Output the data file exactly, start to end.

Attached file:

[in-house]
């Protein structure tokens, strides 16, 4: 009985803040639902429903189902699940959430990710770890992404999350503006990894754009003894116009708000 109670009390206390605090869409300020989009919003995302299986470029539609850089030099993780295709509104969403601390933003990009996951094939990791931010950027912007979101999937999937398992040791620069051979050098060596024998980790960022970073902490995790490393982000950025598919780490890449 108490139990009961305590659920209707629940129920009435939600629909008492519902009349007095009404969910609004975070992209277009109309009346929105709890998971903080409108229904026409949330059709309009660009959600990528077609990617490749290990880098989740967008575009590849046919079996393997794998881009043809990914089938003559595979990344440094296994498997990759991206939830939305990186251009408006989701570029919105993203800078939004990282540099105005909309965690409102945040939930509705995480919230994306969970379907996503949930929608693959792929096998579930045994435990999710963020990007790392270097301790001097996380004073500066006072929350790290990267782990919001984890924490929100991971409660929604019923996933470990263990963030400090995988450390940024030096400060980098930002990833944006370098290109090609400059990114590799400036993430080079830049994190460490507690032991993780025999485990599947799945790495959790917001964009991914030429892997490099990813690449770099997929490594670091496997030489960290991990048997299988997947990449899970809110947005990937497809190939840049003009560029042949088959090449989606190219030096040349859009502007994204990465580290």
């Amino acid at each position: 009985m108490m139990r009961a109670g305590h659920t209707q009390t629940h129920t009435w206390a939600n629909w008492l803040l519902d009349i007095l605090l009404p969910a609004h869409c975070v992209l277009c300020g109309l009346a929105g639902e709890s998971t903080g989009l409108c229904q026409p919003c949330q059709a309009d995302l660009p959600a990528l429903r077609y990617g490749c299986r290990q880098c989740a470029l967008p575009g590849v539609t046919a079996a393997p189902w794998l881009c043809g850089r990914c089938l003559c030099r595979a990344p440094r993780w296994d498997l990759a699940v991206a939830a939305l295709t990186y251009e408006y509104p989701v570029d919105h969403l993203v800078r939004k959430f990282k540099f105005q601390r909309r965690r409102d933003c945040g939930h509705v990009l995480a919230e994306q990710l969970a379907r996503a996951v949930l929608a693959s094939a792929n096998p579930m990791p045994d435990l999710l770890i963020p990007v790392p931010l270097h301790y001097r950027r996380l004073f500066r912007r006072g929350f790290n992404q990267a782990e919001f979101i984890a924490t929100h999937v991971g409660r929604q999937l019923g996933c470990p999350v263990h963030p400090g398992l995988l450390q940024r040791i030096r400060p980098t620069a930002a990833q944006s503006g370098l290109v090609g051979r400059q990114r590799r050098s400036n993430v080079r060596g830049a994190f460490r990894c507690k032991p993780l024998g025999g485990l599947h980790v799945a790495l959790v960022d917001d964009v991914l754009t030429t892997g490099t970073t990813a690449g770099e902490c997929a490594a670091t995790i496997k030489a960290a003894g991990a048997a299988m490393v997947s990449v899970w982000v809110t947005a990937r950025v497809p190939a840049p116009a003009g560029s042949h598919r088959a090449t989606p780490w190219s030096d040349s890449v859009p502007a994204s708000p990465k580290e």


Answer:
[in-house]
């Protein structure tokens, strides 16, 4: 009985803040639902429903189902699940959430990710770890992404999350503006990894754009003894116009708000 109670009390206390605090869409300020989009919003995302299986470029539609850089030099993780295709509104969403601390933003990009996951094939990791931010950027912007979101999937999937398992040791620069051979050098060596024998980790960022970073902490995790490393982000950025598919780490890449 108490139990009961305590659920209707629940129920009435939600629909008492519902009349007095009404969910609004975070992209277009109309009346929105709890998971903080409108229904026409949330059709309009660009959600990528077609990617490749290990880098989740967008575009590849046919079996393997794998881009043809990914089938003559595979990344440094296994498997990759991206939830939305990186251009408006989701570029919105993203800078939004990282540099105005909309965690409102945040939930509705995480919230994306969970379907996503949930929608693959792929096998579930045994435990999710963020990007790392270097301790001097996380004073500066006072929350790290990267782990919001984890924490929100991971409660929604019923996933470990263990963030400090995988450390940024030096400060980098930002990833944006370098290109090609400059990114590799400036993430080079830049994190460490507690032991993780025999485990599947799945790495959790917001964009991914030429892997490099990813690449770099997929490594670091496997030489960290991990048997299988997947990449899970809110947005990937497809190939840049003009560029042949088959090449989606190219030096040349859009502007994204990465580290």
């Amino acid at each position: 009985m108490m139990r009961a109670g305590h659920t209707q009390t629940h129920t009435w206390a939600n629909w008492l803040l519902d009349i007095l605090l009404p969910a609004h869409c975070v992209l277009c300020g109309l009346a929105g639902e709890s998971t903080g989009l409108c229904q026409p919003c949330q059709a309009d995302l660009p959600a990528l429903r077609y990617g490749c299986r290990q880098c989740a470029l967008p575009g590849v539609t046919a079996a393997p189902w794998l881009c043809g850089r990914c089938l003559c030099r595979a990344p440094r993780w296994d498997l990759a699940v991206a939830a939305l295709t990186y251009e408006y509104p989701v570029d919105h969403l993203v800078r939004k959430f990282k540099f105005q601390r909309r965690r409102d933003c945040g939930h509705v990009l995480a919230e994306q990710l969970a379907r996503a996951v949930l929608a693959s094939a792929n096998p579930m990791p045994d435990l999710l770890i963020p990007v790392p931010l270097h301790y001097r950027r996380l004073f500066r912007r006072g929350f790290n992404q990267a782990e919001f979101i984890a924490t929100h999937v991971g409660r929604q999937l019923g996933c470990p999350v263990h963030p400090g398992l995988l450390q940024r040791i030096r400060p980098t620069a930002a990833q944006s503006g370098l290109v090609g051979r400059q990114r590799r050098s400036n993430v080079r060596g830049a994190f460490r990894c507690k032991p993780l024998g025999g485990l599947h980790v799945a790495l959790v960022d917001d964009v991914l754009t030429t892997g490099t970073t990813a690449g770099e902490c997929a490594a670091t995790i496997k030489a960290a003894g991990a048997a299988m490393v997947s990449v899970w982000v809110t947005a990937r950025v497809p190939a840049p116009a003009g560029s042949h598919r088959a090449t989606p780490w190219s030096d040349s890449v859009p502007a994204s708000p990465k580290e």